1. I am observing a teacher at another school as part of my certification program. I am scheduled to go visit the other school next Wednesday. This afternoon, I was told that the district-wide math interim test would be next Wednesday, also. Not only is this one week before the end of the quarter, but it is only one week after right now, which doesn’t really give me enough time to figure out how to teach all two weeks of remaining material in that time (also considering that two of the days between now and then are early release). However, it initially seemed like a good thing that all my students would be doing the test while I was gone, so we wouldn’t actually miss any instructional days.
However, apparently, I cannot go do my observation that day for the following reason: SUBSTITUTE TEACHERS ARE NOT QUALIFIED TO ADMINISTER THE TEST! People need to go through some kind of training on how to administer the test; substitutes have not had this training so, therefore, substitutes cannot administer the test.
Hilarious reality that seems to epitomize much of modern public education:
Subs who are giving a test have more requirements they must fulfill than subs who are actually TEACHING A LESSON!
I was given the option of “inviting” one of the other teachers in my cluster (a teacher for LA, SS, and SCI) to administer the test that day and have a sub in one of their rooms instead. I declined. I’m going to try to just switch the day of my observation, which will mean I miss an actual teaching day with my students, but this seems (slightly) more fair than making another teacher miss an entire day of teaching their own class so that that they can administer my interim test….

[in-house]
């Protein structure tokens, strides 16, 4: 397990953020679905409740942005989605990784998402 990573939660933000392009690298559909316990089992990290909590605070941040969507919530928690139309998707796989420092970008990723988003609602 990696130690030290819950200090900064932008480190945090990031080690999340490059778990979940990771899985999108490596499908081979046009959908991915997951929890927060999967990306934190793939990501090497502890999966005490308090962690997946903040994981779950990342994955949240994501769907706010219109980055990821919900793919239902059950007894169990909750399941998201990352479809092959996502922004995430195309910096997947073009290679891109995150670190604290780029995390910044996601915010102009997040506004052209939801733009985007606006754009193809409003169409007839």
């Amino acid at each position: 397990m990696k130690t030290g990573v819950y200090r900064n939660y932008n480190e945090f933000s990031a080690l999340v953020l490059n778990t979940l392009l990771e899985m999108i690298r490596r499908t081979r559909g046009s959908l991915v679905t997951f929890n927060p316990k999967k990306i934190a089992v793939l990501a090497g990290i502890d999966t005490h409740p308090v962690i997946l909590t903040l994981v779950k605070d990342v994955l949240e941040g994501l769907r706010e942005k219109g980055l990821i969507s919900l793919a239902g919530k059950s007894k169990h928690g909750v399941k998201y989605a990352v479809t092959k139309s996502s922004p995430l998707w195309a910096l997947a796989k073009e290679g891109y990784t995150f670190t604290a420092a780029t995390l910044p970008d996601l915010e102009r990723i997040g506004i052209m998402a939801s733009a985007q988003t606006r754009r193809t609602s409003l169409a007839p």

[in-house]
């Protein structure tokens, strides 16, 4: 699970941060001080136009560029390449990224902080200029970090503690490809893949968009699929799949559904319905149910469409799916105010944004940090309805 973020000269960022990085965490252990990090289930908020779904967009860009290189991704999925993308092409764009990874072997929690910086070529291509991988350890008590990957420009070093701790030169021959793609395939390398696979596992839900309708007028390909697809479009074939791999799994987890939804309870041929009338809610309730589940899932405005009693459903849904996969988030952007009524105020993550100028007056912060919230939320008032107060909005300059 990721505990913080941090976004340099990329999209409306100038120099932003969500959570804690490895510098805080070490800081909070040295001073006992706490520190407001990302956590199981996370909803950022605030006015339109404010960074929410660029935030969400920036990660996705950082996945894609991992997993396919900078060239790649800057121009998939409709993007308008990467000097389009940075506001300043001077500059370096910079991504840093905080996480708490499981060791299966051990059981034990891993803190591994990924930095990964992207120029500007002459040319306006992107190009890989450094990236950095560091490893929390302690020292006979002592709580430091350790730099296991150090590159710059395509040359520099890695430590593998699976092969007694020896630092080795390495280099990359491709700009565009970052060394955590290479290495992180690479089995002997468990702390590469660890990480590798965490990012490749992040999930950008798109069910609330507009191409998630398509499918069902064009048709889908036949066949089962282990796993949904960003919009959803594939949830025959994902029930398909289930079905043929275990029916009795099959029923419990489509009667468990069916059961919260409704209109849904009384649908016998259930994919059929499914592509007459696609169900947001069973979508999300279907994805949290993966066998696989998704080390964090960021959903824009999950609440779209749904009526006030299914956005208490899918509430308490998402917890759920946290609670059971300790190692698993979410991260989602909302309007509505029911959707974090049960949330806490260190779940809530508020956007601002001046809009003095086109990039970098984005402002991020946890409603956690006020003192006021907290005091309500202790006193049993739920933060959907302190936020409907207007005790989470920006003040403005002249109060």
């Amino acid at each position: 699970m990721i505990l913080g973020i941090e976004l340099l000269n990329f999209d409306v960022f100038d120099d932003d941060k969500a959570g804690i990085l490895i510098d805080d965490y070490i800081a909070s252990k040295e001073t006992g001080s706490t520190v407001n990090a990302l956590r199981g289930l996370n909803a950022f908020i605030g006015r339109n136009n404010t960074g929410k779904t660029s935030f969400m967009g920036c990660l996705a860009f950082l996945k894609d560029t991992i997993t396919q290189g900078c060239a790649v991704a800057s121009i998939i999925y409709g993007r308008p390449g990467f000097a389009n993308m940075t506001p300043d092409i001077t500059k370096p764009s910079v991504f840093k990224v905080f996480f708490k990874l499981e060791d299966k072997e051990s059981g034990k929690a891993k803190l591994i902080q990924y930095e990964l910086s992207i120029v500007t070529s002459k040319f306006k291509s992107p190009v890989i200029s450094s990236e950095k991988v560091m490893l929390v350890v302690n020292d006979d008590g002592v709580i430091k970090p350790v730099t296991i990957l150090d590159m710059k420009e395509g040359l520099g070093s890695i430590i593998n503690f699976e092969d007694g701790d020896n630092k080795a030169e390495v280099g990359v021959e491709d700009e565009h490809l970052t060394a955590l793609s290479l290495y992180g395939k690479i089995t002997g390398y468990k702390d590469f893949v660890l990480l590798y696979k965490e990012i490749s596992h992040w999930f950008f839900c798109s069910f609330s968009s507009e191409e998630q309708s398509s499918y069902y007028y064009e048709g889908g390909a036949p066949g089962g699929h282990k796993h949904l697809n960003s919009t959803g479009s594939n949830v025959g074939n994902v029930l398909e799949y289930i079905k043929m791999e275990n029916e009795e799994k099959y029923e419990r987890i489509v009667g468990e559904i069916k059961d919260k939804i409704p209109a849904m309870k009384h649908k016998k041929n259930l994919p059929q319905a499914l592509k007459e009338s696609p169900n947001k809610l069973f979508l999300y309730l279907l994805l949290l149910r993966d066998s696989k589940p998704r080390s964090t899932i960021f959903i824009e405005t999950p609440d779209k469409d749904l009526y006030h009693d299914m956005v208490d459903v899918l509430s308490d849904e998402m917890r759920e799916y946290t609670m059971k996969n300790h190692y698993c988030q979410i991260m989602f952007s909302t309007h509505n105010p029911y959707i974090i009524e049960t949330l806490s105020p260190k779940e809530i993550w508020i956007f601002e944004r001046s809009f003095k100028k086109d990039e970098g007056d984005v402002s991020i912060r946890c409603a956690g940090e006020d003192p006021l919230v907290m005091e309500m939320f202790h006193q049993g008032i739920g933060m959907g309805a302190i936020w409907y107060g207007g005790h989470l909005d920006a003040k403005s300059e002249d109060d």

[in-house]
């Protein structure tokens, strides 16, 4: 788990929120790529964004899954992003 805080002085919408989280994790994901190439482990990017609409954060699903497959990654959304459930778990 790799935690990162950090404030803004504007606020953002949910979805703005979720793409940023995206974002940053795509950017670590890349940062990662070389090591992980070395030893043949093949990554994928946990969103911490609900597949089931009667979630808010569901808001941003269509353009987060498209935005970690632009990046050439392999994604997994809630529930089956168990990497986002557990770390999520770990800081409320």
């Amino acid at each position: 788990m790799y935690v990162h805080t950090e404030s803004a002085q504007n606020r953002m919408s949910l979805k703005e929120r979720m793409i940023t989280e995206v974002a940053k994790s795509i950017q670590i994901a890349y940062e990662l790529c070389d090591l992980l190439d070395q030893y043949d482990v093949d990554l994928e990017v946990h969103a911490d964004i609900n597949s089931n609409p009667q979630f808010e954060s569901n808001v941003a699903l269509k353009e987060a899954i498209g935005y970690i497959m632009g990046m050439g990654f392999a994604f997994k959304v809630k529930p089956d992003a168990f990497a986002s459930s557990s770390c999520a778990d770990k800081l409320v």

2. In the middle of class, a (male) student yelled to me across the room: “My <rude word for breast> hurts. Will you rub it for me?” He got a referral.
3. A student stole a large amount of candy out of my desk drawer, and got a referral. Teachers who walked into the counselor’s office that period were apparently somewhat upset that they were not able to eat any of the stolen candy that had now been dumped on her desk, as it was considered evidence.
“Evidence is not a snack.” ….words to live by.
4. A student stole my paper where I keep track of who has misbehaved in class. I remembered who had gotten detentions, but I can’t remember exactly who had gotten some of the lesser consequences. This is particularly frustrating, because the kids have now finally started getting a little excited about the chart I put on the wall to keep track of students’ behavior and the prizes associated with this. Now I have to either give all of them their points for yesterday for behavior, or give none of them their points for yesterday…..neither of which seem very fair.
5. After school, there were some workers in my room installing new wiring for some reason. One of them saw the math problems left on the board from school today and started asking me questions about them. We had a really good mini lesson on using cross-multiplying to solve a proportion. One day, I’ll figure out how to get all of my students to be as excited about learning math as that guy was.